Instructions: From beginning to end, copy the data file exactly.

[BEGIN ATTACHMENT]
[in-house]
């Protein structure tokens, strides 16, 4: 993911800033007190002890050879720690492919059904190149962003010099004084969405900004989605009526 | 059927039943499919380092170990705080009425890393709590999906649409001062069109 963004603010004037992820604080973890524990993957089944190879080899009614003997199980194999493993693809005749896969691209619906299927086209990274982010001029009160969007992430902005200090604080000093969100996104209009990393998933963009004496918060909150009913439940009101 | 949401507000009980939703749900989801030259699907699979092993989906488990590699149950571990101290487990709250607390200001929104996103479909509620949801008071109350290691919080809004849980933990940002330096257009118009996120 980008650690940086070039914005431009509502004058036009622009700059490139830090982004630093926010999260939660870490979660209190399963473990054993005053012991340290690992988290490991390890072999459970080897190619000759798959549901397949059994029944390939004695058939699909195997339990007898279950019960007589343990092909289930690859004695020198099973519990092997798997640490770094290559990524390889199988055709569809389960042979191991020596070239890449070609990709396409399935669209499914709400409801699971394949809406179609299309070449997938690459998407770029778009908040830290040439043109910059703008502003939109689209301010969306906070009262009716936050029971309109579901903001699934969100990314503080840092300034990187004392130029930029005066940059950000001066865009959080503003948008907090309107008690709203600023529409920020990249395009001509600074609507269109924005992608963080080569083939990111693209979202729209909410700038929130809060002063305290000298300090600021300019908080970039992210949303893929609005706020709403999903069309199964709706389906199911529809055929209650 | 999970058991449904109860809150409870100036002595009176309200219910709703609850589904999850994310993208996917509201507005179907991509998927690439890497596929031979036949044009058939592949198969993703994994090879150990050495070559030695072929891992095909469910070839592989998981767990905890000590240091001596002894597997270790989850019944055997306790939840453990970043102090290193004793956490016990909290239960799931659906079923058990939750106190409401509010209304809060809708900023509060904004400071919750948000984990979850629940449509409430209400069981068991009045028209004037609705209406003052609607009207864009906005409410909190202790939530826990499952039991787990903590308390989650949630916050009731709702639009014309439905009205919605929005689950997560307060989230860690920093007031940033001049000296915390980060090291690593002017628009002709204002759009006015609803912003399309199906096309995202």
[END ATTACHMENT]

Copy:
[in-house]
């Protein structure tokens, strides 16, 4: 993911800033007190002890050879720690492919059904190149962003010099004084969405900004989605009526 | 059927039943499919380092170990705080009425890393709590999906649409001062069109 963004603010004037992820604080973890524990993957089944190879080899009614003997199980194999493993693809005749896969691209619906299927086209990274982010001029009160969007992430902005200090604080000093969100996104209009990393998933963009004496918060909150009913439940009101 | 949401507000009980939703749900989801030259699907699979092993989906488990590699149950571990101290487990709250607390200001929104996103479909509620949801008071109350290691919080809004849980933990940002330096257009118009996120 980008650690940086070039914005431009509502004058036009622009700059490139830090982004630093926010999260939660870490979660209190399963473990054993005053012991340290690992988290490991390890072999459970080897190619000759798959549901397949059994029944390939004695058939699909195997339990007898279950019960007589343990092909289930690859004695020198099973519990092997798997640490770094290559990524390889199988055709569809389960042979191991020596070239890449070609990709396409399935669209499914709400409801699971394949809406179609299309070449997938690459998407770029778009908040830290040439043109910059703008502003939109689209301010969306906070009262009716936050029971309109579901903001699934969100990314503080840092300034990187004392130029930029005066940059950000001066865009959080503003948008907090309107008690709203600023529409920020990249395009001509600074609507269109924005992608963080080569083939990111693209979202729209909410700038929130809060002063305290000298300090600021300019908080970039992210949303893929609005706020709403999903069309199964709706389906199911529809055929209650 | 999970058991449904109860809150409870100036002595009176309200219910709703609850589904999850994310993208996917509201507005179907991509998927690439890497596929031979036949044009058939592949198969993703994994090879150990050495070559030695072929891992095909469910070839592989998981767990905890000590240091001596002894597997270790989850019944055997306790939840453990970043102090290193004793956490016990909290239960799931659906079923058990939750106190409401509010209304809060809708900023509060904004400071919750948000984990979850629940449509409430209400069981068991009045028209004037609705209406003052609607009207864009906005409410909190202790939530826990499952039991787990903590308390989650949630916050009731709702639009014309439905009205919605929005689950997560307060989230860690920093007031940033001049000296915390980060090291690593002017628009002709204002759009006015609803912003399309199906096309995202």